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Pediatrics. 1994 Jul;94(1):65-9.

Goat's milk as a substitute for cow's milk in undernourished children: a randomized double-blind clinical trial.

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Service de Pédiatrie, Hôpital Befelatanana, Antananarivo, Madagascar.



This paper compares the effects of goat's milk and cow's milk on weight gain and fat absorption, in children with overt malnutrition.


Thirty hospitalized malnourished children aged from 1 to 5 years were included in a randomized double-blind trial. The children were fed either goat or cow's milk with a randomized will defined composition, added with vegetable oil, sugar, vitamins and minerals o achieve 1,000 kcal/liter. Children were offered 100 kcal/kg on the first day, with a regular daily increase in energy intake thereafter that reached 200 kcal/kg per day on the tenth day.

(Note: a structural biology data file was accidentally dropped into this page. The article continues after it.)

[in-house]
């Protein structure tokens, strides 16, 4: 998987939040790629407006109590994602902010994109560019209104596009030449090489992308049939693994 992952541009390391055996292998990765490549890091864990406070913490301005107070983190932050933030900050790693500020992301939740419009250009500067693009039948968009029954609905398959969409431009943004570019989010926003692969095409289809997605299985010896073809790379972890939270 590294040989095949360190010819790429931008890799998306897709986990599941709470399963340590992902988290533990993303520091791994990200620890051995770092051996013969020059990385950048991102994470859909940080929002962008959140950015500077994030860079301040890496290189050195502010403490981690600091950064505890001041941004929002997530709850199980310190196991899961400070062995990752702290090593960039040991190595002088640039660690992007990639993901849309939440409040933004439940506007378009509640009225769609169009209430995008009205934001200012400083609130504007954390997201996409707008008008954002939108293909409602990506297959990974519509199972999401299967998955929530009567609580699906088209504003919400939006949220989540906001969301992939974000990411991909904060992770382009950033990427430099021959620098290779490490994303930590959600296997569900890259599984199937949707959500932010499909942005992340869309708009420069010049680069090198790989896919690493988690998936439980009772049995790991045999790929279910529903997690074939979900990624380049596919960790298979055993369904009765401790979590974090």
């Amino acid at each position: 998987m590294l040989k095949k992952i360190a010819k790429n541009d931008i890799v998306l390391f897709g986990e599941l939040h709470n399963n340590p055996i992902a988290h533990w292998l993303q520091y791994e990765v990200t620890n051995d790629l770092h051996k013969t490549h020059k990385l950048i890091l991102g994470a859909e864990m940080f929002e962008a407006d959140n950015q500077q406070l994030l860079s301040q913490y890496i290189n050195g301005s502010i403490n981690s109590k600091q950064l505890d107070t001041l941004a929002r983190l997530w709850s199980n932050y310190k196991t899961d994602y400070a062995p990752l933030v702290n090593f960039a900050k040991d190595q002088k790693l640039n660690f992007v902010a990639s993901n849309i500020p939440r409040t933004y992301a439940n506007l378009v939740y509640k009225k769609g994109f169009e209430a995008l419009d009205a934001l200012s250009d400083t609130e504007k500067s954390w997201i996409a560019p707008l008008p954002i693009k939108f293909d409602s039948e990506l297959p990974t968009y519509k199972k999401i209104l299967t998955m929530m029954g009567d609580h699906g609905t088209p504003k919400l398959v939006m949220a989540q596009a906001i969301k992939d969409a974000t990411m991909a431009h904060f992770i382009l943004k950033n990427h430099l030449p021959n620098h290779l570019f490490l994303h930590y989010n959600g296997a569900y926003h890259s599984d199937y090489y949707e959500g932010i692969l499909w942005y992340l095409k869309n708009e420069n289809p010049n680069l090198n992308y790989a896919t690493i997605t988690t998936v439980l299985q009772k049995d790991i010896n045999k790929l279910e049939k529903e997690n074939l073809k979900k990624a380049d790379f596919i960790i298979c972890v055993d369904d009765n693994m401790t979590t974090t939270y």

Both groups of children had the same degree of malnutrition on inclusion. The mean weight-for-height Z score was -1.7 in both groups. One death with candidiasis occurred in the goat's milk group. Weight gain was similar in both groups: 8.5 g/kg/day (SE = 1.37) with goat's milk and 7.8 (SE = 1.9) with cow's milk. There was no significant difference in HEM intake: 157 ml/kg/day (SE = 4), vs 162 (SE = 4) for goat and cow's milk, respectively. Fat absorption coefficients on the 15th day of treatment were also similar in both groups.


These results suggest that goat's milk has a nutritional value similar to that of cow's milk and could be used as an alternative to cow's milk for rehabilitating undernourished children.

[Indexed for MEDLINE]

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